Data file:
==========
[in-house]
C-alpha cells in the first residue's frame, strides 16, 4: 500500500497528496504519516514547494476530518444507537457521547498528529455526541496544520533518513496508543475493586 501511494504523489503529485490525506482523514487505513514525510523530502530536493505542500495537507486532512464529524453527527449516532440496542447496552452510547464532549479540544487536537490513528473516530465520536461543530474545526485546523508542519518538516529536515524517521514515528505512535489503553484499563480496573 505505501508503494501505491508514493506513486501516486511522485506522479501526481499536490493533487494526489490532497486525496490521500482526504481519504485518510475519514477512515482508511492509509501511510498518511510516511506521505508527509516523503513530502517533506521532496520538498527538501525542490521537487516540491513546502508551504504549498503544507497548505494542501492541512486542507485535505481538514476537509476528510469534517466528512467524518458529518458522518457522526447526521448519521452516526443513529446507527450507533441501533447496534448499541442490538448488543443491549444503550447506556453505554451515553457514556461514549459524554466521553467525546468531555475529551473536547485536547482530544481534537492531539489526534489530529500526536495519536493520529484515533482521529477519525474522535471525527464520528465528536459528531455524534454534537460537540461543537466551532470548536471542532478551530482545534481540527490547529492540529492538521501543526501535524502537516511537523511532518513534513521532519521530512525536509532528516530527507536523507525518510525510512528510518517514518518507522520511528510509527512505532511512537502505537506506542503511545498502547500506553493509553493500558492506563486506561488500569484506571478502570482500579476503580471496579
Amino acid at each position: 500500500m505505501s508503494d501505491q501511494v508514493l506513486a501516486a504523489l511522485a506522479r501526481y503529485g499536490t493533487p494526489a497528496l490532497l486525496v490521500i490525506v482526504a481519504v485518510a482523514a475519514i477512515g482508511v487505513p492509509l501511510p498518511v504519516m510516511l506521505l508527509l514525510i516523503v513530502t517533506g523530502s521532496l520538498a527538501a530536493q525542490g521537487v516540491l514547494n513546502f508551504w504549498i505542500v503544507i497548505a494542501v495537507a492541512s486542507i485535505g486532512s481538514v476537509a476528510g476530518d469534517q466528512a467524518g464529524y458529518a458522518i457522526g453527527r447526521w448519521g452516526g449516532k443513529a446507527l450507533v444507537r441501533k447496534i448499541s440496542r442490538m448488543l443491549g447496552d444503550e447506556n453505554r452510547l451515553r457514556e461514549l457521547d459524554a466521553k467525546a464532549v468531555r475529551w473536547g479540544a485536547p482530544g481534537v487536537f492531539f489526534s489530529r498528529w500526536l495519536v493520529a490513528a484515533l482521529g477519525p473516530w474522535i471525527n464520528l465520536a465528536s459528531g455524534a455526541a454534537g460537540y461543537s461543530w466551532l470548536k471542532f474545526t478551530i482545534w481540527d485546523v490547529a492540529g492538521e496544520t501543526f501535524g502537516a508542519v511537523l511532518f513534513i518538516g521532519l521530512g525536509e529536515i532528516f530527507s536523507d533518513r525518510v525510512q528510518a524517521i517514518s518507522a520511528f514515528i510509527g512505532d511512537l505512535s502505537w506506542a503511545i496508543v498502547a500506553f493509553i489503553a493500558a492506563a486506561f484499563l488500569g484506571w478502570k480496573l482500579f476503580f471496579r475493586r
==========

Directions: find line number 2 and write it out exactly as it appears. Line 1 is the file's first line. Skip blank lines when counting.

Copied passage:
C-alpha cells in the first residue's frame, strides 16, 4: 500500500497528496504519516514547494476530518444507537457521547498528529455526541496544520533518513496508543475493586 501511494504523489503529485490525506482523514487505513514525510523530502530536493505542500495537507486532512464529524453527527449516532440496542447496552452510547464532549479540544487536537490513528473516530465520536461543530474545526485546523508542519518538516529536515524517521514515528505512535489503553484499563480496573 505505501508503494501505491508514493506513486501516486511522485506522479501526481499536490493533487494526489490532497486525496490521500482526504481519504485518510475519514477512515482508511492509509501511510498518511510516511506521505508527509516523503513530502517533506521532496520538498527538501525542490521537487516540491513546502508551504504549498503544507497548505494542501492541512486542507485535505481538514476537509476528510469534517466528512467524518458529518458522518457522526447526521448519521452516526443513529446507527450507533441501533447496534448499541442490538448488543443491549444503550447506556453505554451515553457514556461514549459524554466521553467525546468531555475529551473536547485536547482530544481534537492531539489526534489530529500526536495519536493520529484515533482521529477519525474522535471525527464520528465528536459528531455524534454534537460537540461543537466551532470548536471542532478551530482545534481540527490547529492540529492538521501543526501535524502537516511537523511532518513534513521532519521530512525536509532528516530527507536523507525518510525510512528510518517514518518507522520511528510509527512505532511512537502505537506506542503511545498502547500506553493509553493500558492506563486506561488500569484506571478502570482500579476503580471496579